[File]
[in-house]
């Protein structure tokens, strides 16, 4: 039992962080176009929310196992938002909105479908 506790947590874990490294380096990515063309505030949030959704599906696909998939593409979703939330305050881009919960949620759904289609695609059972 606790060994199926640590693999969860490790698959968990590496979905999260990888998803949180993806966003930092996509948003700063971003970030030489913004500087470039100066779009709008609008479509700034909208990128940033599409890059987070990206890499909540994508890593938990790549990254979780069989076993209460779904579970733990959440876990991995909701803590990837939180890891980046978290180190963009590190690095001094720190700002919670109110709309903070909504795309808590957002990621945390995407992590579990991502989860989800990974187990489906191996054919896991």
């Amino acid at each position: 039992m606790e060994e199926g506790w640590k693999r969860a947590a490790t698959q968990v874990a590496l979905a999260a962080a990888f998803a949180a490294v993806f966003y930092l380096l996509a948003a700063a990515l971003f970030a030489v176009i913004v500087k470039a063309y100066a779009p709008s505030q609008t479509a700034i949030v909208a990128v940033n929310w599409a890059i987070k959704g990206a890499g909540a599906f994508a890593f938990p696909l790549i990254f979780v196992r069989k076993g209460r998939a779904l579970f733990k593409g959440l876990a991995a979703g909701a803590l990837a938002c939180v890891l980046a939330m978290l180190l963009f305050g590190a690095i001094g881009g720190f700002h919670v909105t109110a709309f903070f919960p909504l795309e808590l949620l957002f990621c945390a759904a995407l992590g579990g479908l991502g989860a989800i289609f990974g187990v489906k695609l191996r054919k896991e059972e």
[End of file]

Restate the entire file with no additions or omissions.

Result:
[in-house]
């Protein structure tokens, strides 16, 4: 039992962080176009929310196992938002909105479908 506790947590874990490294380096990515063309505030949030959704599906696909998939593409979703939330305050881009919960949620759904289609695609059972 606790060994199926640590693999969860490790698959968990590496979905999260990888998803949180993806966003930092996509948003700063971003970030030489913004500087470039100066779009709008609008479509700034909208990128940033599409890059987070990206890499909540994508890593938990790549990254979780069989076993209460779904579970733990959440876990991995909701803590990837939180890891980046978290180190963009590190690095001094720190700002919670109110709309903070909504795309808590957002990621945390995407992590579990991502989860989800990974187990489906191996054919896991």
């Amino acid at each position: 039992m606790e060994e199926g506790w640590k693999r969860a947590a490790t698959q968990v874990a590496l979905a999260a962080a990888f998803a949180a490294v993806f966003y930092l380096l996509a948003a700063a990515l971003f970030a030489v176009i913004v500087k470039a063309y100066a779009p709008s505030q609008t479509a700034i949030v909208a990128v940033n929310w599409a890059i987070k959704g990206a890499g909540a599906f994508a890593f938990p696909l790549i990254f979780v196992r069989k076993g209460r998939a779904l579970f733990k593409g959440l876990a991995a979703g909701a803590l990837a938002c939180v890891l980046a939330m978290l180190l963009f305050g590190a690095i001094g881009g720190f700002h919670v909105t109110a709309f903070f919960p909504l795309e808590l949620l957002f990621c945390a759904a995407l992590g579990g479908l991502g989860a989800i289609f990974g187990v489906k695609l191996r054919k896991e059972e």